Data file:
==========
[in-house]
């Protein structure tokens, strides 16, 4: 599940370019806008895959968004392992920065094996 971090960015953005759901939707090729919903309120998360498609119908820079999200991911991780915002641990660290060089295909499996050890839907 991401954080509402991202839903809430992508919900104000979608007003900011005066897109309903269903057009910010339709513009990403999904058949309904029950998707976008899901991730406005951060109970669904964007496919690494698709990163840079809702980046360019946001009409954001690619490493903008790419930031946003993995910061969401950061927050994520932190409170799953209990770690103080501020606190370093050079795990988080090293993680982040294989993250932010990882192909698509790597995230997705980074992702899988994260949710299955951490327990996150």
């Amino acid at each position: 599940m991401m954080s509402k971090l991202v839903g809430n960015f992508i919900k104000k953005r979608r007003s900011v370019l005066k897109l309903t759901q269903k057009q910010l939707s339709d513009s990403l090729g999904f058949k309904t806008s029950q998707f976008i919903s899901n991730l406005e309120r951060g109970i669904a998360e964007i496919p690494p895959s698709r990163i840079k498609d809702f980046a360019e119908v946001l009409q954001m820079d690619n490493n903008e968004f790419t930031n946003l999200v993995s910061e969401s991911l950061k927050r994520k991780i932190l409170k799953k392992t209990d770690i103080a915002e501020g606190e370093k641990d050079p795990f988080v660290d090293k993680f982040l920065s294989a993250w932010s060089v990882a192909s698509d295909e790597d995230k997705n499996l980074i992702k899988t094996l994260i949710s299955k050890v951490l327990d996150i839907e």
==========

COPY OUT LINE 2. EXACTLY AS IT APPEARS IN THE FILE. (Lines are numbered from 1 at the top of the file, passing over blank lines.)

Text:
């Protein structure tokens, strides 16, 4: 599940370019806008895959968004392992920065094996 971090960015953005759901939707090729919903309120998360498609119908820079999200991911991780915002641990660290060089295909499996050890839907 991401954080509402991202839903809430992508919900104000979608007003900011005066897109309903269903057009910010339709513009990403999904058949309904029950998707976008899901991730406005951060109970669904964007496919690494698709990163840079809702980046360019946001009409954001690619490493903008790419930031946003993995910061969401950061927050994520932190409170799953209990770690103080501020606190370093050079795990988080090293993680982040294989993250932010990882192909698509790597995230997705980074992702899988994260949710299955951490327990996150």